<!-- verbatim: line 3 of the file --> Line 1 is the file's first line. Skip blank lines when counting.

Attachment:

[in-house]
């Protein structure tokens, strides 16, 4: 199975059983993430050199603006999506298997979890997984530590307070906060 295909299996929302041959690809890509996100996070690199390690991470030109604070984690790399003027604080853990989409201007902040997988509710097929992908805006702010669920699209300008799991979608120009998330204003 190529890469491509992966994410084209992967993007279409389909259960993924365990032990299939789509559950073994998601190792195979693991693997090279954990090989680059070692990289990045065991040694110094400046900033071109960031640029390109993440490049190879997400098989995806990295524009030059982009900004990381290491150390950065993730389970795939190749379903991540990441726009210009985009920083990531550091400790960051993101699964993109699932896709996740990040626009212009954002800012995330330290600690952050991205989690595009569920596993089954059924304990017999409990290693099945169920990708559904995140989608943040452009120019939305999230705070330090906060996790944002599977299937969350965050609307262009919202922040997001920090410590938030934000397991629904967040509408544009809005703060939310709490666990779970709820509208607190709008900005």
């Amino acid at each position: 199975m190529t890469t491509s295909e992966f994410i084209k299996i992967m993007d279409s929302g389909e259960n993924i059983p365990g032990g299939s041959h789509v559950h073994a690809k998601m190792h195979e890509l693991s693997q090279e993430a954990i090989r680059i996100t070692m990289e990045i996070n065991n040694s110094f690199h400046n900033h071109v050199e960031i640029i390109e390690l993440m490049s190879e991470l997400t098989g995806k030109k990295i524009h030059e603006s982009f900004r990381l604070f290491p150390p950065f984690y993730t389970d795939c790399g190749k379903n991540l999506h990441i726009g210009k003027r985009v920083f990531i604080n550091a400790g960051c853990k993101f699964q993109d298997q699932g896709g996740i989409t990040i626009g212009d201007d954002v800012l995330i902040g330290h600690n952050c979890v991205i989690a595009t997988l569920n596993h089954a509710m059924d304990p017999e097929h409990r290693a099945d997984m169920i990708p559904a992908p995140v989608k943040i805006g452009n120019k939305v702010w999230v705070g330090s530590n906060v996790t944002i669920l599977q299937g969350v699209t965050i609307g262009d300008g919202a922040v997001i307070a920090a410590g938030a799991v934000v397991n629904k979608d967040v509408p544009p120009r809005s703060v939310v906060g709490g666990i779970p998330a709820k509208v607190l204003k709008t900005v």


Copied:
């Amino acid at each position: 199975m190529t890469t491509s295909e992966f994410i084209k299996i992967m993007d279409s929302g389909e259960n993924i059983p365990g032990g299939s041959h789509v559950h073994a690809k998601m190792h195979e890509l693991s693997q090279e993430a954990i090989r680059i996100t070692m990289e990045i996070n065991n040694s110094f690199h400046n900033h071109v050199e960031i640029i390109e390690l993440m490049s190879e991470l997400t098989g995806k030109k990295i524009h030059e603006s982009f900004r990381l604070f290491p150390p950065f984690y993730t389970d795939c790399g190749k379903n991540l999506h990441i726009g210009k003027r985009v920083f990531i604080n550091a400790g960051c853990k993101f699964q993109d298997q699932g896709g996740i989409t990040i626009g212009d201007d954002v800012l995330i902040g330290h600690n952050c979890v991205i989690a595009t997988l569920n596993h089954a509710m059924d304990p017999e097929h409990r290693a099945d997984m169920i990708p559904a992908p995140v989608k943040i805006g452009n120019k939305v702010w999230v705070g330090s530590n906060v996790t944002i669920l599977q299937g969350v699209t965050i609307g262009d300008g919202a922040v997001i307070a920090a410590g938030a799991v934000v397991n629904k979608d967040v509408p544009p120009r809005s703060v939310v906060g709490g666990i779970p998330a709820k509208v607190l204003k709008t900005v």